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Truman Capote 1924-1984

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									         Truman Capote
           1924-1984
 Born  “Truman Persons” in New
  Orleans, Louisiana
 Felt psychologically
  abandoned after his parents
  divorced, leaving him to be
  raised by aunts and uncles in
  Alabama.
 Became best friends with the
  child next door—Harper Lee,
  who became famous for To Kill
  a Mockingbird.
 In To Kill a Mockingbird, the
  character “Dill” supposedly
  mirrors the young Truman, who
  was waifishly thin with white-
  blond hair, and small for his
  age.
 Today, some literary scholars
  believe that Truman Capote
  “ghost-wrote,” or at least
  heavily edited, To Kill a
  Mockingbird.
   Truman’s parents seldom visited him,
    except when his mother wanted to show
    off a new boyfriend.

   During her visits, it became clear that his
    mother was an alcoholic. Through her
    negligent behavior, she abused Truman.

   When his mother remarried, her new
    husband adopted Truman, giving him his
    last name: Capote.

   Truman’s mother and step-father took
    him to live with them in New York.
    Irritated by his frailness and feminine
    voice, they enrolled him in a military
    school “to make him more masculine.”

   After being sexually assaulted there, his
    parents moved him to a private high
    school, where he did well in English
    classes, but poorly in most other
    subjects.
 After high school, he worked in
  a menial job for a magazine
  publisher, but started writing on
  the side.
 He soon published “Miriam,”
  the short story that made him
  famous.
 Life magazine featured him in
  a photo-shoot about “up and
  coming” young writers. His
  unusual pose and facial
  expression in the photo caused
  a sensation and his fame grew.
   He then published many short
    stories for magazines, but became
    most famous for his novels:
   Other Voices, Other Rooms
   Breakfast at Tiffany’s
   In Cold Blood
   In Cold Blood, considered his
    masterpiece, was the last book that
    he finished, although it was
    published many years before his
    death.
 In 1959, an article in The New York
  Times about a murdered family in
  Kansas caught Capote’s eye.
 He decided to travel to Kansas,
  with his best friend, Harper Lee, to
  gather information to write what he
  called, “the first non-fiction novel.”
 After exhaustive interviews with
  everyone involved in the case,
  Capote published In Cold Blood
  almost six years after the Clutter
  family murders.
 Overnight, it became a best-seller,
  earning Capote a fortune.
 In Cold Blood added to
  Capote’s already enormous
  celebrity status.
 Unfortunately, as a member of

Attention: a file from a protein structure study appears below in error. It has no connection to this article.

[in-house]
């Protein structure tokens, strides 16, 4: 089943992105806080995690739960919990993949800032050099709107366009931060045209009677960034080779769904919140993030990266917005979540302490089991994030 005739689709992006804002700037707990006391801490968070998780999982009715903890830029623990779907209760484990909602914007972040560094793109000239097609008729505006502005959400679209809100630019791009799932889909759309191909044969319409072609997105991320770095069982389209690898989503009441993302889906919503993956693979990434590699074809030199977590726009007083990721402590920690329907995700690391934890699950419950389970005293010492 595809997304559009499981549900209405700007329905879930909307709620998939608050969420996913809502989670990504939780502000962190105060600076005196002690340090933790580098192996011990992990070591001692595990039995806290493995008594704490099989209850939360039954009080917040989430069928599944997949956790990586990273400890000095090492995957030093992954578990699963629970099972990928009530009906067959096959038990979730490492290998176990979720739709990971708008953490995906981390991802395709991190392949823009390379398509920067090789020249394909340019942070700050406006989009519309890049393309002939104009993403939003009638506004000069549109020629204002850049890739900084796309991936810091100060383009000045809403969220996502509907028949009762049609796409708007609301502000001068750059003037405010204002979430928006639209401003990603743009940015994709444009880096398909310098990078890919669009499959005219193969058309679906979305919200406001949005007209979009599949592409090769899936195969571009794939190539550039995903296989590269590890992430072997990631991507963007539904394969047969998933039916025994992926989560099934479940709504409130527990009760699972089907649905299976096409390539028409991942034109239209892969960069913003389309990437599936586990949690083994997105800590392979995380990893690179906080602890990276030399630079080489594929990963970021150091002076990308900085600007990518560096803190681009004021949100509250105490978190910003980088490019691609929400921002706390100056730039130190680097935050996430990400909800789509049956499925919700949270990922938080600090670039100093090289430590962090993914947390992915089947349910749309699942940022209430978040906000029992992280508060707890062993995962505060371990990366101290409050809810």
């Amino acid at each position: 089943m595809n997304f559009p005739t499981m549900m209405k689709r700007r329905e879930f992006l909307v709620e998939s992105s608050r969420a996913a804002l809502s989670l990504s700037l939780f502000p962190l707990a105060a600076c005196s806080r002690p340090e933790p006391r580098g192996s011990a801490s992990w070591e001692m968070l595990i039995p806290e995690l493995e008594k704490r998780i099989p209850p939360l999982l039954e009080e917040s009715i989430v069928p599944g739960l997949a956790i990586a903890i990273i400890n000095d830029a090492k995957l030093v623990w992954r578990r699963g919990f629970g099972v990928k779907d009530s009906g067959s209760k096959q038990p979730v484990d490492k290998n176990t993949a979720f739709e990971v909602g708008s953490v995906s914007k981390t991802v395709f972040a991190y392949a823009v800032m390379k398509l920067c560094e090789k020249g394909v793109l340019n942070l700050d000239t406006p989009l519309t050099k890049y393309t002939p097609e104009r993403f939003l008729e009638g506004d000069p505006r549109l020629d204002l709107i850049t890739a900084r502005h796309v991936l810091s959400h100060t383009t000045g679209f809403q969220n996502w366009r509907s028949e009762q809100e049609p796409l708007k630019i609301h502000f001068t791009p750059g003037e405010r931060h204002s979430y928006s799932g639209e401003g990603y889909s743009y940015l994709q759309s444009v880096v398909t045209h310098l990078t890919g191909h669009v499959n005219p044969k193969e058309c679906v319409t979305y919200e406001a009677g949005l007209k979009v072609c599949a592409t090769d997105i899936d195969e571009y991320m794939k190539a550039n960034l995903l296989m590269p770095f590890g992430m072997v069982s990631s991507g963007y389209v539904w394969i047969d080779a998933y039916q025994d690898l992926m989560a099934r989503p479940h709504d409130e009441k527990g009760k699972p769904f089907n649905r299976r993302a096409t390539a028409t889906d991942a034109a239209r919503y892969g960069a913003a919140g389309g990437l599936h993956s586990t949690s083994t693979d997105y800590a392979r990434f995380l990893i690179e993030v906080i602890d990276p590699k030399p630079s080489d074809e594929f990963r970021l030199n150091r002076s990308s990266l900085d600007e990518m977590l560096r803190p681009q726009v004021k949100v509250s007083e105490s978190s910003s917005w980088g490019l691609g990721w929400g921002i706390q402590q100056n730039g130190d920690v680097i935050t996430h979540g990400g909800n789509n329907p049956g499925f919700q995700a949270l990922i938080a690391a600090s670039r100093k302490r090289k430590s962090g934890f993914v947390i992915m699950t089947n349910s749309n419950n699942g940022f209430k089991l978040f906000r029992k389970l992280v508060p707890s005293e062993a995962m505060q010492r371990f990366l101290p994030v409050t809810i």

New York’s exclusive “jet-set,”
  he started drinking heavily and
  using drugs.
 In 1984, he died of an alcohol
  and drug overdose.
         In Cold Blood


 This novel raises the following
  questions:
 What role does child abuse
  play in shaping a person’s
  adult behavior?
 Is capital punishment
  acceptable for murder?
 Do prisons reform inmates?
 InCold Blood is divided into
  four sections:
 The Last to See Them Alive
 Persons Unknown
 Answer
 The Corner
        Holcomb, KS
      November 14, 1959
   The Herbert Clutter family was
    asleep when intruders entered.
   Herb Clutter: strong, intelligent,
    honest, a community leader, deeply
    religious
   Bonnie Clutter: frail, mentally ill,
    nervous, seldom left home
   Nancy Clutter: vibrant, attractive,
    intelligent, popular teenage
    daughter
   Kenyon Clutter: athletic, intelligent,
    a year younger than Nancy
   Bobby Rupp: Nancy’s steady
    boyfriend, and the last to see the
    family alive
         Dick Hickcock
        from Olathe, KS

 Led a somewhat normal, but
  impoverished childhood
 Married and divorced twice, with three
  sons
 On parole in 1959, not allowed to
  associate with ex-cons
 Tall, lean, athletic
 Blonde, blue-eyed
 Facial injuries from a severe car wreck
 Blue “dot” tattoo under one eye
 Numerous self-produced tattoos on body
 Believed that information obtained from
  fellow prison inmate Floyd Wells was true
  about the wealth of the Clutter family
 Became obsessed with a plan to rob and
  kill the Clutters
          Perry Smith
    from Las Vegas, Nevada

   Half-American Indian
   Short, dark-haired and dark-eyed
   Many tattoos on body
   Lived in extreme poverty during childhood;
    suffered extreme physical and mental abuse
   Alcoholic American Indian mother was a rodeo
    trick rider; abusive father tried to start a tourist
    lodge in Alaska before it became a state
   Parents divorced; placed Perry in an orphanage;
    later lived off and on with his father
   Awarded Bronze Star in Korean War
   Legs stunted grotesquely from a severe
    motorcycle wreck
   Constant leg pain; addicted to aspirin
   Intelligent, large vocabulary, artistic
   Superstitious; many phobias
   Met Dick Hickcock in prison and later learned
    about Dick’s “big score” idea to rob and kill the
    Clutters

								
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